KENNY Black could feel it all flooding back as Valley Parade homed into view.

That match-day buzz, the special feeling in the air that he had not appreciated for a long time.

How Black has missed that drive into work.

“It’s a marvellous opportunity for us to come back to what I call a ‘proper’ football club,” said the Scot, as he settles back into City life as Stuart McCall’s faithful sidekick.

“You get the feeling when you get close to the ground that you’re actually going to the game.

“Whereas previously, without belittling Scunthorpe in any way, they don’t have that fanbase.

“Since leaving Scunthorpe, I’ve been going to games at the weekend but it wasn’t for any given purpose. I was just trying to keep my eye in and watch League One and League Two.

“But Saturday we were actually going to work and you do get a buzz. It’s something to look forward to.

“You’re driving close to the ground and see the supporters with their tops and scarves on and it felt great.

“Those are the kind of games you want to be involved in. That should whet the players’ appetite to want more of that.”

Black and McCall have not had a minute to waste since returning to the club virtually two years to the day that the City legend had been ruthlessly axed by Edin Rahic.

Every day is spent learning about the squad they have inherited from Gary Bowyer as well as getting to grips with the competition. With a 13-game season left, there is no free time.

But Black wouldn’t have it any other way as they look to restore City to their recent glories and where they took the club three seasons ago.

“People are saying it’s a case of unfinished business and we’re both delighted to accept the challenge to come back.

“Football being football, it’s obviously to the detriment of Gary. You don’t like to see any manager lose their job and it’s happened to us.

“But someone has to pick up the pieces and fortunately at this moment it’s Stuart and myself.

“The challenge is to get Bradford certainly minimum to where they should be. But the sky’s the limit.

“They’ve been a Premier League club in the past but we were 90 minutes away from getting into the Championship. It could have been so different if we’d managed to beat Millwall.

“But that’s history now and we’ll certainly try to replicate that as quickly as we can.

“You need to raise standards, like we did last time, and hopefully that can pay dividends.”

Black had left City 11 days after McCall’s sacking having assisted Greg Abbott during the handover to Simon Grayson.

“It was a very difficult time for a lot of us.

“Simon came in and I knew it was time for me to go. Glynn Snodin arrived and he had worked with him for a long time.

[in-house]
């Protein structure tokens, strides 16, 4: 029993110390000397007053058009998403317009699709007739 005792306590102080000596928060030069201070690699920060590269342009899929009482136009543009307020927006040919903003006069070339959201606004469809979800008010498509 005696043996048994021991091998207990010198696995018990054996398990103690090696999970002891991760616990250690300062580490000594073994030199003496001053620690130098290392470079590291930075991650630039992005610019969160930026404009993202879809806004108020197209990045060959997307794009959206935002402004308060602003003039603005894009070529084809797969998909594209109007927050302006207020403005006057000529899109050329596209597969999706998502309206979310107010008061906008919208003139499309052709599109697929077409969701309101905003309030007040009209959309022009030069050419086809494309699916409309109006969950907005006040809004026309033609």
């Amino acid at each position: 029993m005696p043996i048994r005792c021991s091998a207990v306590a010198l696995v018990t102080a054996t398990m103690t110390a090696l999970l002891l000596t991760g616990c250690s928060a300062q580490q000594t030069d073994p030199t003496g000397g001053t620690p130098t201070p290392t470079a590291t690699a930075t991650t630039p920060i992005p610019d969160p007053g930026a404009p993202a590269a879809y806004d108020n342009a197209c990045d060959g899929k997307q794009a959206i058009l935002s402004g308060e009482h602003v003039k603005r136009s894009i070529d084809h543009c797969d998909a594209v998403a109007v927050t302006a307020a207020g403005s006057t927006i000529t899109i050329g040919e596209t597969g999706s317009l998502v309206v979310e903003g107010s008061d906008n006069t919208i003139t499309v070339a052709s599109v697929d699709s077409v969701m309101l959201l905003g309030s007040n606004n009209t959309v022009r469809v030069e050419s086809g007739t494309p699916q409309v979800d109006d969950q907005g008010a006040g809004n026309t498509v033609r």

“I know that big Sam (Collins), Greg and Steve Banks were still there but I felt a loyalty to Stuart.

“That day at Wembley was a real massive disappointment for us but we’d dusted ourselves down in the summer and came back in that season looking to make a couple of adjustments.

“We still had good players for League One and felt there was an opportunity to get promotion. But it wasn’t to be.

“We had that difficult time in January and it was a ticking time bomb from then.”

The City they have returned to is very different and not just with the playing personnel. Black has a lot of praise for Julian Rhodes in “steadying the ship” after the damage caused by Rahic.

But he is sad to see so many familiar faces missing.

“A lot of good people have left, even when I was there, and it would be lovely to get them back in behind the scenes,” he added.

“I don’t know if there was an agenda against the ones who had been there for a number of years. But that was certainly what it looked like.”

McCall’s return has yielded four points from two home games. Black admits getting that first win under their belts against Stevenage was crucial.

“You’re on a hiding to nothing really. Everyone automatically assumes it’s a given because you’re playing against a team bottom of the table.

“But they’re fighting for their lives and we’d not won for eight games. It was important to get the result and hopefully confidence will be there for the rest of the season now.

"If the fans see the players putting in that type of effort every time, they will back them all the way.

“Obviously it’s important we get out of League Two as quickly as possible but there are no guarantees just because of the size of club.

“We’ve seen that in League One with Portsmouth, Sunderland and Ipswich. There’s no divine right to get back up.

“It’s the same with Leeds in the Championship. Every season comes round and they say this will be the one.

“Bradford are the big boys in League Two because of the stadium and what it brings to the table.

“But there are a number of teams with the same expectations.

“It’s all down to players. We can try and put things in place Monday to Friday but come Saturday, it’s important they take on board what we’re looking for.

“Let’s just see where this season takes us.”